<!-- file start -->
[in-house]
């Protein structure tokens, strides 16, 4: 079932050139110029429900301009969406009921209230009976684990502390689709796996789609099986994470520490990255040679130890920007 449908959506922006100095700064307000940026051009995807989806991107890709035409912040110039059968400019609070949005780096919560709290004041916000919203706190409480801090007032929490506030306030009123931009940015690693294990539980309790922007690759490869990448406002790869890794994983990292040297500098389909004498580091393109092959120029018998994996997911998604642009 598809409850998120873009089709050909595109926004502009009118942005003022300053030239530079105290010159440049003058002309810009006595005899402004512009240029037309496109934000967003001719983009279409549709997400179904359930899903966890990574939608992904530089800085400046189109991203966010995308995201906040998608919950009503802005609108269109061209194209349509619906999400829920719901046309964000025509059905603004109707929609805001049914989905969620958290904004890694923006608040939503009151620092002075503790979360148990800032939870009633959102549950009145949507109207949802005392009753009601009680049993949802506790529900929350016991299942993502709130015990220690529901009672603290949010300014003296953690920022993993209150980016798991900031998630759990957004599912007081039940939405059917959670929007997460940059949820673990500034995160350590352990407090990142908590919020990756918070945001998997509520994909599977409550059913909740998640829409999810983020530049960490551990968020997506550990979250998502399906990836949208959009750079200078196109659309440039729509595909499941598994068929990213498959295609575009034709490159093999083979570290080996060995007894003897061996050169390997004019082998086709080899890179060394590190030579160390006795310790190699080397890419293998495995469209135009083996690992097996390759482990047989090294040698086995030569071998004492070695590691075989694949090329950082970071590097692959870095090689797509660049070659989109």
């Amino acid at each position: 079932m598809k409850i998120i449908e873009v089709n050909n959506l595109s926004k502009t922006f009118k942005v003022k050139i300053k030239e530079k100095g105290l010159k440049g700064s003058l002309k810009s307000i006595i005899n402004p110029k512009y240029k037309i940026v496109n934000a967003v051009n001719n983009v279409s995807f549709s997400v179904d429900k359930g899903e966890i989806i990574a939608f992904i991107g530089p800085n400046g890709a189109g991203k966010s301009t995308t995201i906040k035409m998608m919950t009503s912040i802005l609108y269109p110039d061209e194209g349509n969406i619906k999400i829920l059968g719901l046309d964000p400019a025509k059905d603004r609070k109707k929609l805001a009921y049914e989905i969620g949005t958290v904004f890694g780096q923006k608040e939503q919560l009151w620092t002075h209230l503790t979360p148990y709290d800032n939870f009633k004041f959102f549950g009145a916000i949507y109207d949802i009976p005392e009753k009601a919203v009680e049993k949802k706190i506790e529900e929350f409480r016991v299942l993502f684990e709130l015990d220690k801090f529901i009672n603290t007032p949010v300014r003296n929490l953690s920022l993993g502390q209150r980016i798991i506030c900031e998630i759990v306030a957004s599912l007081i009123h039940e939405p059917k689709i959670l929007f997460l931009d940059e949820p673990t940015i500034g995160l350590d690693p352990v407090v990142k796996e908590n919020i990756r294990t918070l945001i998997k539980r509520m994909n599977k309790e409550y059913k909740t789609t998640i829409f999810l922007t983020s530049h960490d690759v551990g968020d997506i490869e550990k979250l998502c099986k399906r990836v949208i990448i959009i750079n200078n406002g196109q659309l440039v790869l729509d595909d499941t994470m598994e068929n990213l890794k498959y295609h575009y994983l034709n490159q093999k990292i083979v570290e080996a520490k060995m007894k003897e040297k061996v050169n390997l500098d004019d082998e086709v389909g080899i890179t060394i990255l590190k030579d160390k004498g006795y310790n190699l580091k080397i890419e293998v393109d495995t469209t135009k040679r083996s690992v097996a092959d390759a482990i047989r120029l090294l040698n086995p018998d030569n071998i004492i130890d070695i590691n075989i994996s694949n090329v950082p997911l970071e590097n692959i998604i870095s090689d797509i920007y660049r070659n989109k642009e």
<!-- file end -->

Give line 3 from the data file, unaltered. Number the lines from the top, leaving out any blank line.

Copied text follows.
């Amino acid at each position: 079932m598809k409850i998120i449908e873009v089709n050909n959506l595109s926004k502009t922006f009118k942005v003022k050139i300053k030239e530079k100095g105290l010159k440049g700064s003058l002309k810009s307000i006595i005899n402004p110029k512009y240029k037309i940026v496109n934000a967003v051009n001719n983009v279409s995807f549709s997400v179904d429900k359930g899903e966890i989806i990574a939608f992904i991107g530089p800085n400046g890709a189109g991203k966010s301009t995308t995201i906040k035409m998608m919950t009503s912040i802005l609108y269109p110039d061209e194209g349509n969406i619906k999400i829920l059968g719901l046309d964000p400019a025509k059905d603004r609070k109707k929609l805001a009921y049914e989905i969620g949005t958290v904004f890694g780096q923006k608040e939503q919560l009151w620092t002075h209230l503790t979360p148990y709290d800032n939870f009633k004041f959102f549950g009145a916000i949507y109207d949802i009976p005392e009753k009601a919203v009680e049993k949802k706190i506790e529900e929350f409480r016991v299942l993502f684990e709130l015990d220690k801090f529901i009672n603290t007032p949010v300014r003296n929490l953690s920022l993993g502390q209150r980016i798991i506030c900031e998630i759990v306030a957004s599912l007081i009123h039940e939405p059917k689709i959670l929007f997460l931009d940059e949820p673990t940015i500034g995160l350590d690693p352990v407090v990142k796996e908590n919020i990756r294990t918070l945001i998997k539980r509520m994909n599977k309790e409550y059913k909740t789609t998640i829409f999810l922007t983020s530049h960490d690759v551990g968020d997506i490869e550990k979250l998502c099986k399906r990836v949208i990448i959009i750079n200078n406002g196109q659309l440039v790869l729509d595909d499941t994470m598994e068929n990213l890794k498959y295609h575009y994983l034709n490159q093999k990292i083979v570290e080996a520490k060995m007894k003897e040297k061996v050169n390997l500098d004019d082998e086709v389909g080899i890179t060394i990255l590190k030579d160390k004498g006795y310790n190699l580091k080397i890419e293998v393109d495995t469209t135009k040679r083996s690992v097996a092959d390759a482990i047989r120029l090294l040698n086995p018998d030569n071998i004492i130890d070695i590691n075989i994996s694949n090329v950082p997911l970071e590097n692959i998604i870095s090689d797509i920007y660049r070659n989109k642009e």